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Boreal Community Media

A story of hope: One year later with Grandpa David

Jan 31, 2021 09:59PM ● By Editor
Photos submitted by David and Virginia Hahn

Exclusive to Boreal Community Media - February 1, 2021

What a difference a year can make.  On December 20, 2019, David Hahn, otherwise lovingly known as Grandpa David to the community, was admitted to Essential Health-St. Mary’s Medical Center in Duluth for bleeding ulcers due to a hiatal hernia.  During the ambulance ride to Duluth, he was given two pints of blood and was there as an inpatient for five days before being released to come home.  

Over the next two months, David made three more trips to the hospital.  The last time he passed out from low blood pressure.  His terrified wife, Virginia, called 911, and David was readmitted to the hospital.  David was born with a congenital heart murmur.  He later developed kidney disease from high blood pressure.  The doctors told him that the medications that they were giving him were no longer working and gave the grim news that he only had a few days to live, as his heart and kidneys were shutting down.  They wanted to keep him in the hospital for end of life care, but Virginia and David wanted him to spend what were to be his final days at home.

According to Virginia, David’s wife of 58 years, when they were first married David was turned down for life insurance due to his heart condition.   She knew someday she would be here on earth and he would not be, but nothing could prepare her to be a widow. Virginia stayed by David’s side for his hospital stays.  Getting the courage to call her children and give them the news was heartbreaking.  The only blessing was knowing that David would not suffer anymore.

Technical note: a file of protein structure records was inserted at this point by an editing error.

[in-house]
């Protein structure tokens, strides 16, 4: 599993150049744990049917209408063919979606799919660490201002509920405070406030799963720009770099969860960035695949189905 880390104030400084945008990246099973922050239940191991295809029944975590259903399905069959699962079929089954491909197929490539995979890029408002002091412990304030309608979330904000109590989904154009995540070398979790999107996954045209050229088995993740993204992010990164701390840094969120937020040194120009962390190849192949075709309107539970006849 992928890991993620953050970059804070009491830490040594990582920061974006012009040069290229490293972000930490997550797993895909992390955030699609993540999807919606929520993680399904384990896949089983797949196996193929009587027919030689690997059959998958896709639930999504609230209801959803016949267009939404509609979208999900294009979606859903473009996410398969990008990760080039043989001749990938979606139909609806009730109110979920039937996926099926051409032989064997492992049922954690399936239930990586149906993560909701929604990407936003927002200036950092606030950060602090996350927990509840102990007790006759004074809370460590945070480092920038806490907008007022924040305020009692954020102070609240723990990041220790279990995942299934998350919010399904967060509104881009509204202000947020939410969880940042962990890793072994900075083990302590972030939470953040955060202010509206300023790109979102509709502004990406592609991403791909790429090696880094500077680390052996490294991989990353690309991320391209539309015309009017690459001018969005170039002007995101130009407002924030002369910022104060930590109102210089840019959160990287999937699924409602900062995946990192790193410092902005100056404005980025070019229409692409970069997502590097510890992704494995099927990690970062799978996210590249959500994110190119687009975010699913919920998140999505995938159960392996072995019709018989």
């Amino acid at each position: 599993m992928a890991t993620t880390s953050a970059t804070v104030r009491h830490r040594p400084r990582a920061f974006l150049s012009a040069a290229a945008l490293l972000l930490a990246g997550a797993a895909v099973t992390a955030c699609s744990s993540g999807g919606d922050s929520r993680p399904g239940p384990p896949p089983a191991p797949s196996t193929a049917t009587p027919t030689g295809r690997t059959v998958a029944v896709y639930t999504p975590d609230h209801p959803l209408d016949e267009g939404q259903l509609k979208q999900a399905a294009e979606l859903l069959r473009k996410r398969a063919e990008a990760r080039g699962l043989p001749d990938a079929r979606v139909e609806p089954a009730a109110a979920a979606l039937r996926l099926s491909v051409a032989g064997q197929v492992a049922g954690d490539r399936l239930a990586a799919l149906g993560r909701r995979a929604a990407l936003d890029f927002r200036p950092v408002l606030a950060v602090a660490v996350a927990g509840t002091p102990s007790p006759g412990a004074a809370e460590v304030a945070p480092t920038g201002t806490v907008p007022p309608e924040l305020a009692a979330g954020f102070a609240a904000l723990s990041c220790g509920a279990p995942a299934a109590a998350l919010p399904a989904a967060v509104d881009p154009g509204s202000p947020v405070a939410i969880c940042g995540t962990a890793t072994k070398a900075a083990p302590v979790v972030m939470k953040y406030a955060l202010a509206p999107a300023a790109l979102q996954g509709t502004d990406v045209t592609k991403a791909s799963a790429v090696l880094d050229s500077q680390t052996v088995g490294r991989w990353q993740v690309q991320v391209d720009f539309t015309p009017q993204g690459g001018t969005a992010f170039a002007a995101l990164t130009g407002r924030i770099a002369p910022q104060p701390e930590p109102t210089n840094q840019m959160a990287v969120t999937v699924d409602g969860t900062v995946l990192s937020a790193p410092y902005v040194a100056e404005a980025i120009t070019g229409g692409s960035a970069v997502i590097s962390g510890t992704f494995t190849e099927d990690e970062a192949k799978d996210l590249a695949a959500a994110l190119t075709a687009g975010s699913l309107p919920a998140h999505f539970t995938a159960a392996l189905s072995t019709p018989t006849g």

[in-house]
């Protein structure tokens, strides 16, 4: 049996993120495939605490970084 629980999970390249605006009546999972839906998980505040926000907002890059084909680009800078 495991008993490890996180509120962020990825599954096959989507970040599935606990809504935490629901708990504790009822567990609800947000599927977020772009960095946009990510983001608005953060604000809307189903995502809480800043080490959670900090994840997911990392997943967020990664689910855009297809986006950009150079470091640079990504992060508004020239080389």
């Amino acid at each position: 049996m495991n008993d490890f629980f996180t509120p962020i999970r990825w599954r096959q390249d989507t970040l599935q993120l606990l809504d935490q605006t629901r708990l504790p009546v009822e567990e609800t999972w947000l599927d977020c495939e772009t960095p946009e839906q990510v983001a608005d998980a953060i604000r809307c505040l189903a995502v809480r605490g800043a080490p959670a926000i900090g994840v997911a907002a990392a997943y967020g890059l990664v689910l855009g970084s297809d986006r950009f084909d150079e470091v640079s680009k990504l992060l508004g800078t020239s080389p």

Miracles began to happen.  According to Grandpa David, “It was wonderful, all of the prayer requests”.  Pastor Kris from Trinity was with them in all four visits to the emergency room and followed Virginia, who was following the ambulance to Duluth. Teachers and children from Cook County Schools visited.  His children and grandchildren came back to see him.  Even with the grim prognosis, David said that he never felt that bad, as he went into the hospital in very good physical condition due to years of exercising. Virginia asked the doctors to allow her to take him home.  The doctors decided to release him as the medication change started to kick in.  Virginia took David home, and the situation quickly improved.  One of his close friends from college drove from St. Louis to Cook County to say goodbye, only to discover that David was home defying the odds. Virginia said that “it was like someone switched husbands with me over the weekend”.   

Today, they are at home in their Grand Marais condo, enjoying life together. They sold their home in Hovland two years ago and moved into town.   David works out at home, lifting weights and doing pushups.  He misses volunteering at Cook County Schools and is really hoping that after he receives his second COVID vaccination that he can return to working with the children that he loves so much.  

David is also famous in Cook County for his paintings of school sports teams.  During his career,  he was Art Director at Miller Publishing’s 6 monthly trade magazines in Minneapolis for 19 years and illustrated for Tel-E-Lect Inc. of Bloomington.  McDonnell Aircraft in St. Louis was his first gig in tech art after just 2 years in art school. David and Virginia moved to Cook County in 2001 after vacationing here since the ’70s.

In today’s times, especially over the past year, where the news seems bleak and struggles are hard, Virginia and David demonstrate what love, faith, and hope are all about.  According to Albert Einstein, “There are two ways to live: you can live as if nothing is a miracle; you can live as if everything is a miracle.”  Grandpa David’s recovery and Virginia’s loving support is Cook County’s miracle.   

 David drawing Stonehenge


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